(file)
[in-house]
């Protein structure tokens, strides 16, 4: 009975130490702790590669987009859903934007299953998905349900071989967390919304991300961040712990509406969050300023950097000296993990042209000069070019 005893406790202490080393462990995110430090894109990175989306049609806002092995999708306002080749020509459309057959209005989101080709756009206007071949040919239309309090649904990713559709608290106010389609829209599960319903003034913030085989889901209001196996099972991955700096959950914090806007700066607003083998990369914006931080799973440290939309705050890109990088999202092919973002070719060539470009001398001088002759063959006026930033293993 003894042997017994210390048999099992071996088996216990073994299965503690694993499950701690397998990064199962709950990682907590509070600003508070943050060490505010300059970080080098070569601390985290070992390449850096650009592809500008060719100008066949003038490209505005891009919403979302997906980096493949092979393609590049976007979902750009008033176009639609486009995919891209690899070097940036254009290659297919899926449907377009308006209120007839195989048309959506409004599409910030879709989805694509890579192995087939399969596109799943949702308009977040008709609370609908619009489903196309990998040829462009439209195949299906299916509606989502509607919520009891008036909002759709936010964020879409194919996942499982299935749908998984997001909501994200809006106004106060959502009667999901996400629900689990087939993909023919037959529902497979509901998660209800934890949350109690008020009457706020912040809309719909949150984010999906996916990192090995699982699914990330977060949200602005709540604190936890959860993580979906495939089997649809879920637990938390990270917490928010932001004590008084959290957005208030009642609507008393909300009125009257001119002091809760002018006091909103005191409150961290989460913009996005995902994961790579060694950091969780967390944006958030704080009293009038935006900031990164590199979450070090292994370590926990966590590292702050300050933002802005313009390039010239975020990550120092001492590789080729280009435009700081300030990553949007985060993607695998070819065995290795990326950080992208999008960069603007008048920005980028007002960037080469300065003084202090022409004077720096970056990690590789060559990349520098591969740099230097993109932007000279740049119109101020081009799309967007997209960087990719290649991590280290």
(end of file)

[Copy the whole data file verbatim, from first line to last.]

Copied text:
[in-house]
């Protein structure tokens, strides 16, 4: 009975130490702790590669987009859903934007299953998905349900071989967390919304991300961040712990509406969050300023950097000296993990042209000069070019 005893406790202490080393462990995110430090894109990175989306049609806002092995999708306002080749020509459309057959209005989101080709756009206007071949040919239309309090649904990713559709608290106010389609829209599960319903003034913030085989889901209001196996099972991955700096959950914090806007700066607003083998990369914006931080799973440290939309705050890109990088999202092919973002070719060539470009001398001088002759063959006026930033293993 003894042997017994210390048999099992071996088996216990073994299965503690694993499950701690397998990064199962709950990682907590509070600003508070943050060490505010300059970080080098070569601390985290070992390449850096650009592809500008060719100008066949003038490209505005891009919403979302997906980096493949092979393609590049976007979902750009008033176009639609486009995919891209690899070097940036254009290659297919899926449907377009308006209120007839195989048309959506409004599409910030879709989805694509890579192995087939399969596109799943949702308009977040008709609370609908619009489903196309990998040829462009439209195949299906299916509606989502509607919520009891008036909002759709936010964020879409194919996942499982299935749908998984997001909501994200809006106004106060959502009667999901996400629900689990087939993909023919037959529902497979509901998660209800934890949350109690008020009457706020912040809309719909949150984010999906996916990192090995699982699914990330977060949200602005709540604190936890959860993580979906495939089997649809879920637990938390990270917490928010932001004590008084959290957005208030009642609507008393909300009125009257001119002091809760002018006091909103005191409150961290989460913009996005995902994961790579060694950091969780967390944006958030704080009293009038935006900031990164590199979450070090292994370590926990966590590292702050300050933002802005313009390039010239975020990550120092001492590789080729280009435009700081300030990553949007985060993607695998070819065995290795990326950080992208999008960069603007008048920005980028007002960037080469300065003084202090022409004077720096970056990690590789060559990349520098591969740099230097993109932007000279740049119109101020081009799309967007997209960087990719290649991590280290």